Galen T. Trail
Janet S. Fink
Dean F. Anderson

Description: Competition for the sport consumer dollar has increased tremendously in recent years. A better understanding of why sport spectators and fans consume media and merchandise would benefit sport marketers and managers greatly. To date, no empirically tested model has proposed explanatory and predictive relationships among fan/spectator motives and behavior variables. In addition, no psychometrically sound scales exist to measure these cognitive, affective, and behavioral constructs. The results of this study indicate that a model including such factors as motives, identification...Read more

Matthew J. Robinson
J. Richard Carpenter

The purpose of this study was to determine if the day of the week impacted select socio-demographic characteristics and consumption patterns of spectators attending a Ladies Professional Golf Association (LPGA) event. A questionnaire was administered to randomly selected spectators on each day of the tournament using the spectator-intercept method for golf developed by Hansen and Guathier (1993). Twoway Chi square analysis determined that significant differences exist regarding the socio-demographics of employment status and age and the consumption pattern of how tickets were acquired and...Read more

T. Christopher Greenwell
Janet S. Fink
Donna L. Pastore

While the game is generally considered the most important factor influencing sport spectators, insights can be gained about how customers, especially different customer segments, view the physical facility and service personnel. The purpose of this study was to investigate how the demographic independent variables age, gender, household income and family size, and the psychographic variable of team identification to affect customer perceptions of three service experience elements: the physical facility, the core product, and service personnel. Results from a sample of 218 minor league...Read more

Jeffrey D. James
Richard H. Kolbe
Galen T. Trail

A mail survey was conducted with season ticket holders (N=507) of a new Major League Baseball franchise to ascertain whether consumers felt a psychological connection with the team prior to any direct experience with the team. Three items scale were used to ascertain respondents?level of psychological connection to the team (a=.74). Reasons for purchasing season tickets were compared among the groupings. Significant differences were found among the groups of respondents relative to the number and strength of the factors influencing the purchase of season tickets. No significant differences...Read more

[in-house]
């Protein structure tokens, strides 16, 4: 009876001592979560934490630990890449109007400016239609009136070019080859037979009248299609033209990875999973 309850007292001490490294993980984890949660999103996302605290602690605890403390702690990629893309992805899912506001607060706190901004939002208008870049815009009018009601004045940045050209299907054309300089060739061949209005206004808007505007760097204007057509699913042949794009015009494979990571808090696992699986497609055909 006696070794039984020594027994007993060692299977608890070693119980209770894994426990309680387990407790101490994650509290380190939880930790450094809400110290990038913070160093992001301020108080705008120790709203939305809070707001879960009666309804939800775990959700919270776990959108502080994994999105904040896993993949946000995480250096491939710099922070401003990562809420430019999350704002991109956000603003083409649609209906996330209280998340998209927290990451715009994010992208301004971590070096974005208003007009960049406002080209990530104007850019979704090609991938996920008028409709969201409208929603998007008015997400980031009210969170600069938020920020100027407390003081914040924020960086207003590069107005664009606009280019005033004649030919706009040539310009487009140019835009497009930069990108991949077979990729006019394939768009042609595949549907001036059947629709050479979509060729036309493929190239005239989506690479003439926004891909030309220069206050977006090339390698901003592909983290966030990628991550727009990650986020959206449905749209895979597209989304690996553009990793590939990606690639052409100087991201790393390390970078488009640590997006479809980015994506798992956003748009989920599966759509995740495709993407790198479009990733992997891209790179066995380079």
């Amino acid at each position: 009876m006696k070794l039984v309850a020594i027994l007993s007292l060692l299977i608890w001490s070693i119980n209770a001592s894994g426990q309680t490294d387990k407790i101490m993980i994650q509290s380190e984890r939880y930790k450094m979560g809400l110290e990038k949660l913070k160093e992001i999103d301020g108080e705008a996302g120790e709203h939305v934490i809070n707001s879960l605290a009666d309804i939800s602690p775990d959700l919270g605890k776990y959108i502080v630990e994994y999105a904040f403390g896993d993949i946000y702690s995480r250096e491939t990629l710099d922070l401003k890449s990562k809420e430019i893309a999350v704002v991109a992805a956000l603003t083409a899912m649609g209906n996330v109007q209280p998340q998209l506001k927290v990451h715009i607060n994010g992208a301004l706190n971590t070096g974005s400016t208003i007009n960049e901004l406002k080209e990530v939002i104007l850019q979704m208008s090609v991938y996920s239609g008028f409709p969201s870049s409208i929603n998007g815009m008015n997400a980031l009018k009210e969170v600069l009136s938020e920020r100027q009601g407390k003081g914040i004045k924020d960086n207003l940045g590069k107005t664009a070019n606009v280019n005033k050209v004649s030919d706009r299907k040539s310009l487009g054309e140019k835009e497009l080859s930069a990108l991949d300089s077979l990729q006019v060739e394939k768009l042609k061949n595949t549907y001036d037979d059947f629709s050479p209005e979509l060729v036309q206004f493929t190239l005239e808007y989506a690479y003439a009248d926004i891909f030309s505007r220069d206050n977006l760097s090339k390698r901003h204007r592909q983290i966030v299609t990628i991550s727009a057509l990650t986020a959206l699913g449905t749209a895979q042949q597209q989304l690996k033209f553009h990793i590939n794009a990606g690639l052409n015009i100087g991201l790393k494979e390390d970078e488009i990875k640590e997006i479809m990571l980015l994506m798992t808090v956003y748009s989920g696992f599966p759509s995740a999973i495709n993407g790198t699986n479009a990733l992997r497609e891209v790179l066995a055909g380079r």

Dominic H. Rivers
Timothy D. DeSchriver

 The purpose of this paper was to develop a demand model that determined if a relationship existed between the variation in team payroll and spectator attendance at Major League Baseball (MLB) games. A secondary purpose was to determine if the presence of star players was related to MLB attendance. Our findings suggest that if a star player does not contribute to an increase in the team’s on-field performance, the player has little influence on attendance. Additionally, the assumption that an increased team payroll will result in additional attendance is usually correct, yet incomplete....Read more

Mark A. McDonald
JinBae Hong

While sport has become a viable component of the marketing promotion mix, a comprehensive set of factors for evaluating the motivations of consumers who watch or play sport is still lacking. This research begins to fill this void by suggesting a motivations framework to organize constructs for evaluating sport consumption. The empirical study develops scales to measure motivations for spectating and participant markets and profiles sports using motivational constructs. The proposed constructs are shown to have implications for marketing managers, advertising agencies, and other researchers...Read more